What is the remainder when 3 ^{2001} is divided by
7?

Zi Heng Lim and Hagar El Bishlawi found a pattern when they raised 3 to a power, divided it by seven and found the remainder.

3 ^{1} = 33 ^{2} = 93 ^{3} = 273 ^{4} = 813 ^{5} = 2433 ^{6} = 729--Pattern Found-- |
3/7=0 R3 9/7=1 R2 27/7=3 R6 81/7=11 R4 243/7=34 R5 729/7=104 R1 |

3 ^{7} = 21873 ^{8} = 65613 ^{9} = 196833 ^{10} = 590493 ^{11} = 1771473 ^{12} = 531441 |
2187/7=312 R3 6561/7=937 R2 19683/7=2811 R6 59049/7=8435 R4 177147/7=25306 R5 531441/7=75920 R1 |

When you divide the exponent 2001 by the number 6, the answer
will be 333 R3. The third number in the remainder pattern is 6,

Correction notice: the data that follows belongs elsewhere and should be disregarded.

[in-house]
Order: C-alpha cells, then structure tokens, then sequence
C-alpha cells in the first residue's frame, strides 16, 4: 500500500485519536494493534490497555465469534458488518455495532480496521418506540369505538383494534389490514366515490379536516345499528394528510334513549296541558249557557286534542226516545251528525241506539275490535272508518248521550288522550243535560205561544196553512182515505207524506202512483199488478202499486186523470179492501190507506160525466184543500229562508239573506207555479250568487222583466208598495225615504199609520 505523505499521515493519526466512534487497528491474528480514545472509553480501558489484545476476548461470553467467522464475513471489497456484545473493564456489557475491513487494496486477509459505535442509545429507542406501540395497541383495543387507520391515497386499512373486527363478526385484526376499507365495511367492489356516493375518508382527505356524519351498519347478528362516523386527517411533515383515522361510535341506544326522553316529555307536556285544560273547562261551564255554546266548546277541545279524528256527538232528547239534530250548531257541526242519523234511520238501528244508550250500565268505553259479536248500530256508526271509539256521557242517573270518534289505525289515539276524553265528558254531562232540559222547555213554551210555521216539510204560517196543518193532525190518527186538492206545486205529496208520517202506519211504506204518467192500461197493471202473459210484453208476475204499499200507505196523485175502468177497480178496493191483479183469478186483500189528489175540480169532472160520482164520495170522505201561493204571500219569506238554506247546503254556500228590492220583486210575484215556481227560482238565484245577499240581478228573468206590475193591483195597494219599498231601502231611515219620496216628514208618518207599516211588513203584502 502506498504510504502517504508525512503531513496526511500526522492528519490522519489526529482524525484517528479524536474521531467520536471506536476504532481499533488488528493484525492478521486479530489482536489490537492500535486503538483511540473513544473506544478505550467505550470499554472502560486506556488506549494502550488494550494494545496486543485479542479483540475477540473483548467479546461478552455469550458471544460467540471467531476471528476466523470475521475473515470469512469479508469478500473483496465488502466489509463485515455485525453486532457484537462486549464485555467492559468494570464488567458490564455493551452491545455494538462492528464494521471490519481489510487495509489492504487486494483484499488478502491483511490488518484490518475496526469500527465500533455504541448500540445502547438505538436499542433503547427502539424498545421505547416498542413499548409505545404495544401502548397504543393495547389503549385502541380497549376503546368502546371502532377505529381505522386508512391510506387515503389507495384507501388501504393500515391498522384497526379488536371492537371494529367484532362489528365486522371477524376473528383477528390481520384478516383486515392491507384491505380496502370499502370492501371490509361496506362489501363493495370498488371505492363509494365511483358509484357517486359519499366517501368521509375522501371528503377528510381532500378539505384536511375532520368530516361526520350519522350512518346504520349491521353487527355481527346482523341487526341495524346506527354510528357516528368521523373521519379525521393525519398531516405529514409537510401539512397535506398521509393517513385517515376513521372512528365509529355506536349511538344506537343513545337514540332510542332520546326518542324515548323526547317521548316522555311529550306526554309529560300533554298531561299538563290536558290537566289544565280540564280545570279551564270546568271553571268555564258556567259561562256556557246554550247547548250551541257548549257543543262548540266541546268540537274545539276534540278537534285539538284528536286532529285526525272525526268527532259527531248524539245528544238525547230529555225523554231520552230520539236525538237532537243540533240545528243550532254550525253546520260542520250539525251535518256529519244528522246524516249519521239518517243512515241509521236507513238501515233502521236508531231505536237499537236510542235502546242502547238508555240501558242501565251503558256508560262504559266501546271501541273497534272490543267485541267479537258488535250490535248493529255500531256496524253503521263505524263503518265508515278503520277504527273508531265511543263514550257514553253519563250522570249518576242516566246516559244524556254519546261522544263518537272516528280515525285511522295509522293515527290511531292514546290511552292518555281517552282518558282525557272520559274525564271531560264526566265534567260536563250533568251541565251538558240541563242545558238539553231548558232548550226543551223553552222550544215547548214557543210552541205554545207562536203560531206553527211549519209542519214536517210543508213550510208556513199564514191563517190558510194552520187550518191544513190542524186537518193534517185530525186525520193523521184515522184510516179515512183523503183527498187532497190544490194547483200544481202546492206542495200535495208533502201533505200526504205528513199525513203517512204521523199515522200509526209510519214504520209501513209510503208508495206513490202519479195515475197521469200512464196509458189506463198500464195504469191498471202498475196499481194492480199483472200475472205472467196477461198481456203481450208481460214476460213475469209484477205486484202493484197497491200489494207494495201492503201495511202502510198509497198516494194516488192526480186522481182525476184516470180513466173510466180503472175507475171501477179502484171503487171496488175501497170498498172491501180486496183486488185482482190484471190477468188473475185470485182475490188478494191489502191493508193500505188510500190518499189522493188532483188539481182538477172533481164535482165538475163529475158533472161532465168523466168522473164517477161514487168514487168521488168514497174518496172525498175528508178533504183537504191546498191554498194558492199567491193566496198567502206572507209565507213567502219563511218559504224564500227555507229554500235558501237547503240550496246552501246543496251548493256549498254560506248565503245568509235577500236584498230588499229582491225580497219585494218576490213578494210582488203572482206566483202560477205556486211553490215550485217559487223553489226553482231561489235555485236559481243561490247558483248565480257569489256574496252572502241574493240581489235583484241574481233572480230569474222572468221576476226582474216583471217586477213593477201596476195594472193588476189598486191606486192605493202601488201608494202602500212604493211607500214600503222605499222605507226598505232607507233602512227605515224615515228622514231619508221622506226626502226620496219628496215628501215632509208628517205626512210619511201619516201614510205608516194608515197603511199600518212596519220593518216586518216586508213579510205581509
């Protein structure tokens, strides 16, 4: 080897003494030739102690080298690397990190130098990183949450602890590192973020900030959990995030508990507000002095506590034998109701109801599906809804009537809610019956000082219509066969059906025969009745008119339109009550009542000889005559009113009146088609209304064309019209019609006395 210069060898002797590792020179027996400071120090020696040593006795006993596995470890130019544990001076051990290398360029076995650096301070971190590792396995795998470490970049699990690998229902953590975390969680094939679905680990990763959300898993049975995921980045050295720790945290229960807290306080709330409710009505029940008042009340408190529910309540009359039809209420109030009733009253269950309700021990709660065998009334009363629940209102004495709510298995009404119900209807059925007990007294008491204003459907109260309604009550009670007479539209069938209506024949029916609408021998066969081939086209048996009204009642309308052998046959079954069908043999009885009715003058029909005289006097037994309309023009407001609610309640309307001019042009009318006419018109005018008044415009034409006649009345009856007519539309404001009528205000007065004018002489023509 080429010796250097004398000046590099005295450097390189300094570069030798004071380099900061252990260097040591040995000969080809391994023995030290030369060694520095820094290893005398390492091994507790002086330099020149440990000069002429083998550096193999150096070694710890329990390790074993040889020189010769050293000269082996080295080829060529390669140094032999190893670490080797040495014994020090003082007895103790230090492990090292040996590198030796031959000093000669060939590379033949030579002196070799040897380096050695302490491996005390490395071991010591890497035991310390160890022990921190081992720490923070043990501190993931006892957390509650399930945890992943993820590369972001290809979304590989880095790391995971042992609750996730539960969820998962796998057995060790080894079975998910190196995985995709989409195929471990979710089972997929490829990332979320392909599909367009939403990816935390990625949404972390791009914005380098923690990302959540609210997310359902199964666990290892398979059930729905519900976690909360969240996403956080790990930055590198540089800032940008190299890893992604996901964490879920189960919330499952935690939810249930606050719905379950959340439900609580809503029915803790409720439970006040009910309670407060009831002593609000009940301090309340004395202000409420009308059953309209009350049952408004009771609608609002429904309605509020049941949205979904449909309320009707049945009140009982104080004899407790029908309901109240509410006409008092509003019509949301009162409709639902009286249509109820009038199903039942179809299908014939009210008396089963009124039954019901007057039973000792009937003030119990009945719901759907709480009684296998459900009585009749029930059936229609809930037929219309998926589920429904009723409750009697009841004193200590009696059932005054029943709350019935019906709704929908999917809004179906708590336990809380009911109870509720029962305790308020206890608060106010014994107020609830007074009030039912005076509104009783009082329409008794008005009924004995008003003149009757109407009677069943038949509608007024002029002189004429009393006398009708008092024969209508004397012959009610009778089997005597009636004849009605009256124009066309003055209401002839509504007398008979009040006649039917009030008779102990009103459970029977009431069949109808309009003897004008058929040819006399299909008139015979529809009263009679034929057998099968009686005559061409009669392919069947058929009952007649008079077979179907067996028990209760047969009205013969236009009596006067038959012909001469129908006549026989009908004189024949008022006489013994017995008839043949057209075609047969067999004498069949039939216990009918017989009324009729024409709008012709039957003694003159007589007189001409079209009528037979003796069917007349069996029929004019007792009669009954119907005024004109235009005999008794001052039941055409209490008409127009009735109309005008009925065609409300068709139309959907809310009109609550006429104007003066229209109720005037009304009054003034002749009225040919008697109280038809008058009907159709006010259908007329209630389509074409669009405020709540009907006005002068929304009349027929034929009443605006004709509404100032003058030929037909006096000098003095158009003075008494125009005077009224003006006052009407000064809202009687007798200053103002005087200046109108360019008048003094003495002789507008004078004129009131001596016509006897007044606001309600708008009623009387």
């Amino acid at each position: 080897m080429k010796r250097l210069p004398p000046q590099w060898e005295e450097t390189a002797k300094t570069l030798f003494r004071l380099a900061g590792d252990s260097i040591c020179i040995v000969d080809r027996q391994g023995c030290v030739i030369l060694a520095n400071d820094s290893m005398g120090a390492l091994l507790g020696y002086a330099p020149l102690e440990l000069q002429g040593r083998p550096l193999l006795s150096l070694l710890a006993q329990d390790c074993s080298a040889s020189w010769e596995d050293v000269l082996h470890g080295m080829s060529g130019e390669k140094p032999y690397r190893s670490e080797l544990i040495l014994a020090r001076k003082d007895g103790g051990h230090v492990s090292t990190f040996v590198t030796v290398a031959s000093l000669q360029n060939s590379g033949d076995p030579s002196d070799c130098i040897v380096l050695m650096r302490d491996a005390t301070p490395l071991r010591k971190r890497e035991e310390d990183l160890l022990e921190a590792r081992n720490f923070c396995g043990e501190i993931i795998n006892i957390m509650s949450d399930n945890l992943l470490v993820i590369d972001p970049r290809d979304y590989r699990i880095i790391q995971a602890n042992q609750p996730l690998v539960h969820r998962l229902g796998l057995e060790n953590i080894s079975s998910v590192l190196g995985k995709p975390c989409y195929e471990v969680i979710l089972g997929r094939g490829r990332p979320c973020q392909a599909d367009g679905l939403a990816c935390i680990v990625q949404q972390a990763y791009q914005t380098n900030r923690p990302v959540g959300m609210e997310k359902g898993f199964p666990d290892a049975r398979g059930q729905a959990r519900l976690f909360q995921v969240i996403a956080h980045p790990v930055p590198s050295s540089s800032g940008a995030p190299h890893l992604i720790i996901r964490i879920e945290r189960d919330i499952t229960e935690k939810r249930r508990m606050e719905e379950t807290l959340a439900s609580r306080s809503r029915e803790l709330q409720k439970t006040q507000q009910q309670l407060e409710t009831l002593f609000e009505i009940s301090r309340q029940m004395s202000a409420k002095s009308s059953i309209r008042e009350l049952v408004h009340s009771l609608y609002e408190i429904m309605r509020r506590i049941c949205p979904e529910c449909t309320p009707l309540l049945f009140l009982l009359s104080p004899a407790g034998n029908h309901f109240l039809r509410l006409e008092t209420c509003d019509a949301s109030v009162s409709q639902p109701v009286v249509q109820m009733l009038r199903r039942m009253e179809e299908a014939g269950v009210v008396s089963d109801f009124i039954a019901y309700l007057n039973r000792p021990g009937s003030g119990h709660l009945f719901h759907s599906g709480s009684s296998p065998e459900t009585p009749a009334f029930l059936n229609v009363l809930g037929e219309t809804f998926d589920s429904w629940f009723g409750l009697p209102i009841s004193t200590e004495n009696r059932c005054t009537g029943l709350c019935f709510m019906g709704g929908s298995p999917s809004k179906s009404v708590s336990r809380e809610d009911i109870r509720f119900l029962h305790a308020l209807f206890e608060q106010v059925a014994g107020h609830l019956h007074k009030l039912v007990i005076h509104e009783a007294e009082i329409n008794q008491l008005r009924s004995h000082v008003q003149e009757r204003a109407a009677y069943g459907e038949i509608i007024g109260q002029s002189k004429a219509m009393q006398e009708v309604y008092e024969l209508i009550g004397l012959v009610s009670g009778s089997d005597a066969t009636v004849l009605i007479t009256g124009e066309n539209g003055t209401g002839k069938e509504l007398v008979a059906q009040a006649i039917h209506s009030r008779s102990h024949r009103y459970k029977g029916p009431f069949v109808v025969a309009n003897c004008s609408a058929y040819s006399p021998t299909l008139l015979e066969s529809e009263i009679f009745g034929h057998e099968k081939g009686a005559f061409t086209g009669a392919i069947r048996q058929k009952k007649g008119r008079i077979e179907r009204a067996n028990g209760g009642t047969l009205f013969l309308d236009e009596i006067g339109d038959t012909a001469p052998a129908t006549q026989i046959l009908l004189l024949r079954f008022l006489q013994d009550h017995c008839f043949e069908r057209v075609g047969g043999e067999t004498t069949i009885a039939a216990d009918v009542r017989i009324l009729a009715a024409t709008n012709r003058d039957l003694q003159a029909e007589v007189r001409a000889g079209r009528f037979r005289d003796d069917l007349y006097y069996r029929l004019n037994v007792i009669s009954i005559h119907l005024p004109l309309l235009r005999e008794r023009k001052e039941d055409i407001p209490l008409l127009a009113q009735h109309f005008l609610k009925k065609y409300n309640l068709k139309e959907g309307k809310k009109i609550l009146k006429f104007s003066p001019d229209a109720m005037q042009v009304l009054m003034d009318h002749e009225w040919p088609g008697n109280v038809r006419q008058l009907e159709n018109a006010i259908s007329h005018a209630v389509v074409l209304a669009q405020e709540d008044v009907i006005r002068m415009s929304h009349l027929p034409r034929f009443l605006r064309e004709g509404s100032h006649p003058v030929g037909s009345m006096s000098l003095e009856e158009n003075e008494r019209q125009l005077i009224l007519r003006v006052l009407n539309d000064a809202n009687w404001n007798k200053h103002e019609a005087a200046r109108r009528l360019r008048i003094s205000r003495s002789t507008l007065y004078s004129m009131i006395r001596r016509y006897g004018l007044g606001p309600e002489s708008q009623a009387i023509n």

therefore 3 ^{2001} divided by 7 has a remainder of 6,
assuming that the pattern keeps repeating itself every six
powers.

Can you prove that this pattern will keep repeating itself?

Pierce Geoghegan and Etienne Chan solved this problem using modulus arithmetic. This is Pierce's solution:

Initially we use the fact that 3 ^{n} (mod 7) =
3 x [3 ^{n-1} (mod 7)]

so

3 ^{1} = 3(mod 7) = 3

3 ^{2} = 3 x 3(mod 7) = 2

3 ^{3} = 3 x 2(mod 7) = 6

3 ^{4} = 3 x 6(mod 7) = 4

3 ^{5} = 3 x 4(mod 7) =5

3 ^{6} = 3 x 5(mod 7) = 1

Now we have 3 ^{6} = 1 mod 7 and it follows that 3
^{1998} = (3 ^{6} ) ^{333} = 1
^{333} (mod 7) = 1

But 3 ^{2001} = 3 ^{1998} x 3 ^{3} = 1 x
3 ^{3} (mod 7) = 6

therefore the remainder is 6 when 3 ^{2001} is divided by
7.